A. Comex stocks have fallen to 832,027 ounces, nearly one-half the level from only a few months ago. I’ve been following these numbers closely because I do believe this drawdown is significant for the gold price – read that to mean bullish. You may recall that there was a big drawdown in Comex stocks in July-August 1999 before the big rally that begin after the September 21, 1999 Bank of England sale. As readers know, I think $380 is a realistic target for this year, and this Comex activity just re-confirms my expectations for higher gold prices. Now that we have taken out $272, I believe that a big rally has begun.
Q. I hear that the gold flowing out of the Comex stocks is going to London. Any reason why?
A. The gold is going to London because that is where the shortage of metal is. The bullion banks are starved for liquidity, which explains why gold interest rates have remained so high for such an usually long time. So the bullion banks are trying to get their hands on whatever metal they can. I do not think that the metal is going to London for any US-specific reasons (like a closing of the gold markets here).
Q. Can you explain relative strength in the gold mining stocks over the past few months?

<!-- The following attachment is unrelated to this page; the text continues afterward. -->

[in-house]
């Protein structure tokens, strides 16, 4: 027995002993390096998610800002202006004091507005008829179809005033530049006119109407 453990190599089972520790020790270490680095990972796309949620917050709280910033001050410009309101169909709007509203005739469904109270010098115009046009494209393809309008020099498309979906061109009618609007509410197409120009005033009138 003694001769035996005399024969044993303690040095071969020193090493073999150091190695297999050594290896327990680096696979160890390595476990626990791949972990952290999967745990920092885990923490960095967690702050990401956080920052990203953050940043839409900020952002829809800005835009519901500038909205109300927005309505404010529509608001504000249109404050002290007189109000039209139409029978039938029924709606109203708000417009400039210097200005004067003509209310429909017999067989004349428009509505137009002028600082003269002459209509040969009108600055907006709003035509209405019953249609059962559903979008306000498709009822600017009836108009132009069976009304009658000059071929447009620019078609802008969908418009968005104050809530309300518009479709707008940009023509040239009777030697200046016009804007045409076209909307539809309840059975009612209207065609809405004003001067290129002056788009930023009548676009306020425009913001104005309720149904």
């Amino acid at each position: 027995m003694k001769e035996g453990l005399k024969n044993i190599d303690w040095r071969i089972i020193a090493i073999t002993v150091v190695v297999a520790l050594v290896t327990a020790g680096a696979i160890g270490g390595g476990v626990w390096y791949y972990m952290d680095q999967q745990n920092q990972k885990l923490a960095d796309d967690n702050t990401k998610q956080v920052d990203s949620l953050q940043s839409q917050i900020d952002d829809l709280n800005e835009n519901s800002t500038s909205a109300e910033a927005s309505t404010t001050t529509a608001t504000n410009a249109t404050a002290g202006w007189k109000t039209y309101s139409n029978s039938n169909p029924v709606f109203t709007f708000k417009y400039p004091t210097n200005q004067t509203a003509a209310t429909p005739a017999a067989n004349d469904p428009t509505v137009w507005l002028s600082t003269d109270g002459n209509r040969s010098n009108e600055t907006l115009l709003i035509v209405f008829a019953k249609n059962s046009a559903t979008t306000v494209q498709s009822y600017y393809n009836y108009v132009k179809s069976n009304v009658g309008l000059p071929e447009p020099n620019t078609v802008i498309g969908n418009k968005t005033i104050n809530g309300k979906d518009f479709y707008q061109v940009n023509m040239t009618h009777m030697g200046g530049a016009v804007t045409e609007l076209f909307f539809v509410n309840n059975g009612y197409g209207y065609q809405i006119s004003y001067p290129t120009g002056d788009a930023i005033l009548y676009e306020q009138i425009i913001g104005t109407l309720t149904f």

A. No indicator is infallible, but I consider activity like this to be reliable because my experience has proven to me that relative strength in the mining stocks is a sign that the smart money is accumulating these stocks. In a bull market, the percentage gains in the mining stocks as the gold price rises will be higher than the percentage gains in bullion itself. This reality attracts smart money to the stocks, and because the stocks are less liquid than bullion itself, this accumulation by smart money becomes readily apparent – the stocks outperform the price of bullion, just as we have seen.
Q. How does one buy gold bullion?
A. I could take days to answer this question, there are so many different alternatives. My rule of thumb though is to buy the largest bars/coins possible, given the amount of money that you want to exchange for gold. The reason is that with the larger bars you get more metal for your money (i.e., the fabrication costs are smaller as a percentage of value on a larger bar). One of the cheapest ways to buy gold is to take delivery of a Comex spot contract, but you have to come up with around $28,700 at current gold prices. If you want an inexpensive way to purchase a small amount of metal, then check the Cambios listed on GoldMoney, my Internet venture.